Published on: 01 January 1970
Never before has the question of what a sustainable business is and how it can be achieved been more important or urgent. Still, today’s predominant economic system is failing to deliver innovations that maximize sustainable well-being for all, undermining the social and environmental value on which it intrinsically depends. At this point, you might think these are the words of the IRG, but this is Dr Victoria Hurth speaking at our interview. She is a fellow at The University of Cambridge Institute for Sustainability Leadership where she runs a new 8-week executive online course on Sustainable Marketing, Media and Creative. In our conversation, we explored what businesses and marketers need and the challenges participants in both our programs face when trying to deliver sustainability within their organizations.
“Marketers sit at the tension between what kind of value the organization thinks it wants to deliver versus what it sets up to deliver. Organizations are often hamstrung to prioritize financial value for the company or its members. That means that marketers - even if the organization has a good purpose and strong intent to deliver on it - are often confronted with a lack of organizational leadership and the firm’s self-interest that pervades thinking and action”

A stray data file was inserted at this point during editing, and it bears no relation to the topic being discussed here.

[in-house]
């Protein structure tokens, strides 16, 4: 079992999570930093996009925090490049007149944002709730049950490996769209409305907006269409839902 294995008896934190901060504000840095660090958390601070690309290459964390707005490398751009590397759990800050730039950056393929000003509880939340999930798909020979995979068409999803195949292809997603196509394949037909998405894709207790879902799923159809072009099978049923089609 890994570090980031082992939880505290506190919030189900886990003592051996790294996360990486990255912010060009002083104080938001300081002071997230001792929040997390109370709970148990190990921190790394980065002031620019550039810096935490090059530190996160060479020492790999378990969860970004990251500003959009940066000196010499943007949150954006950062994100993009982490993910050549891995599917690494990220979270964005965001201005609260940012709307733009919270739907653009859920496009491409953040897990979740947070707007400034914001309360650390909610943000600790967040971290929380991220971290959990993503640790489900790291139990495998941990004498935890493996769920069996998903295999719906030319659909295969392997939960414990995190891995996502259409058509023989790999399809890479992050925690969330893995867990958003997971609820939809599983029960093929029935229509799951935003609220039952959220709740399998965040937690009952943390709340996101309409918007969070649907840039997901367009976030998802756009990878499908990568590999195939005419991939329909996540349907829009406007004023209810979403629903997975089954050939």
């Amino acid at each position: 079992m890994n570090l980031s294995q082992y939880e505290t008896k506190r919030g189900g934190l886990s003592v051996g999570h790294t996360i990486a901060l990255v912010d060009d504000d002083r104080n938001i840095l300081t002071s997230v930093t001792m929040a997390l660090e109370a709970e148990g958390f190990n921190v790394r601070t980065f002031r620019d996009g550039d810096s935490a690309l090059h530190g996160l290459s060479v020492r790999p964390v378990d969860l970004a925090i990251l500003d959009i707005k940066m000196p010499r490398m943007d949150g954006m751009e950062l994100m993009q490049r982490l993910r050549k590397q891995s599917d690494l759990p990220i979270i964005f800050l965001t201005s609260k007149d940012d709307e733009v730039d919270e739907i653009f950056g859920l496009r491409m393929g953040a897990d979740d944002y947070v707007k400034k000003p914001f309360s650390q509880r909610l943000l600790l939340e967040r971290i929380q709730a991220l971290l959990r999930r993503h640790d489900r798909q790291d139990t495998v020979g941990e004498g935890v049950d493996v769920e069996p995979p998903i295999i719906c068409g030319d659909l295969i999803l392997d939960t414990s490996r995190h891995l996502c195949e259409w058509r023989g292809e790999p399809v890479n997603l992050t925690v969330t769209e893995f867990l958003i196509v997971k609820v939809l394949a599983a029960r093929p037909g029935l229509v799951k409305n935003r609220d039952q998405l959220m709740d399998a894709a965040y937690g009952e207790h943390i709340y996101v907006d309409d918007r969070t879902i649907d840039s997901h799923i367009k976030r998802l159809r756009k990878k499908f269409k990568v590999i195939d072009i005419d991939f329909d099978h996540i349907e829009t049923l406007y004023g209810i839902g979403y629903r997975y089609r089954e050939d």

“However, business is society’s innovation nerve center. Marketers are central to making sure the economy works to do this well – and the opposite has been happening. What’s needed urgently are firms where long-term well-being for all (sustainability) becomes the point of innovation – the prioritized value, delivered with healthy financial flows, happy stakeholders, and, vitally, within healthy social and environmental thresholds. Having this clear, meaningful, and sustainable basis for strategy unlocks marketing creativity and innovation.”
Like us, Victoria is seeing a whole wave of energized marketers come through the course: “These marketers are innovation fire-starters – energized by results that actually matter to them. Hence, they are becoming experts in the whole value network landscape; expanding their sphere of influence within and beyond the firm; active in strategic stakeholder evolution, and overcoming roadblocks that traditionally would have stopped them. "
”It is the spirit of marketing that is changing. This is what gives me hope. When talented creative people move from being hemmed in by a dull profit motive to being unleashed to guide and co-create genuine sustainability, I know we are starting to get somewhere.”
Inspired by Dr Victoria Hurth, contributor to the IRG and Fellow at The University of Cambridge Institute for Sustainability Leadership,